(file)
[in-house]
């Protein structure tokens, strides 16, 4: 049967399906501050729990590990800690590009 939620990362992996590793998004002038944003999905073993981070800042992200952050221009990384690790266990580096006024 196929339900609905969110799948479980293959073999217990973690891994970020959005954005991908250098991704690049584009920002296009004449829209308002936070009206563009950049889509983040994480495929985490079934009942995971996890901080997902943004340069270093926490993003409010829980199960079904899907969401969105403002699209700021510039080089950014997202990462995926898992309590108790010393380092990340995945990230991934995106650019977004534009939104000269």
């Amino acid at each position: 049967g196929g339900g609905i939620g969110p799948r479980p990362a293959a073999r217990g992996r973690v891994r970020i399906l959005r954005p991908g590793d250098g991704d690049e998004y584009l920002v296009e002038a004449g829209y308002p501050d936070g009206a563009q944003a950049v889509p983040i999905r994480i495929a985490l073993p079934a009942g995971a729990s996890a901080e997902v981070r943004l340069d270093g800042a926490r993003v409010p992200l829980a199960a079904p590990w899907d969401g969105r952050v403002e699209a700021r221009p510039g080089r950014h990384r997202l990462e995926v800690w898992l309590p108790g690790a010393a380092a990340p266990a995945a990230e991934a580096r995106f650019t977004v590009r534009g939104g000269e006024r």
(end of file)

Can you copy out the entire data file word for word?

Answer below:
[in-house]
């Protein structure tokens, strides 16, 4: 049967399906501050729990590990800690590009 939620990362992996590793998004002038944003999905073993981070800042992200952050221009990384690790266990580096006024 196929339900609905969110799948479980293959073999217990973690891994970020959005954005991908250098991704690049584009920002296009004449829209308002936070009206563009950049889509983040994480495929985490079934009942995971996890901080997902943004340069270093926490993003409010829980199960079904899907969401969105403002699209700021510039080089950014997202990462995926898992309590108790010393380092990340995945990230991934995106650019977004534009939104000269």
């Amino acid at each position: 049967g196929g339900g609905i939620g969110p799948r479980p990362a293959a073999r217990g992996r973690v891994r970020i399906l959005r954005p991908g590793d250098g991704d690049e998004y584009l920002v296009e002038a004449g829209y308002p501050d936070g009206a563009q944003a950049v889509p983040i999905r994480i495929a985490l073993p079934a009942g995971a729990s996890a901080e997902v981070r943004l340069d270093g800042a926490r993003v409010p992200l829980a199960a079904p590990w899907d969401g969105r952050v403002e699209a700021r221009p510039g080089r950014h990384r997202l990462e995926v800690w898992l309590p108790g690790a010393a380092a990340p266990a995945a990230e991934a580096r995106f650019t977004v590009r534009g939104g000269e006024r």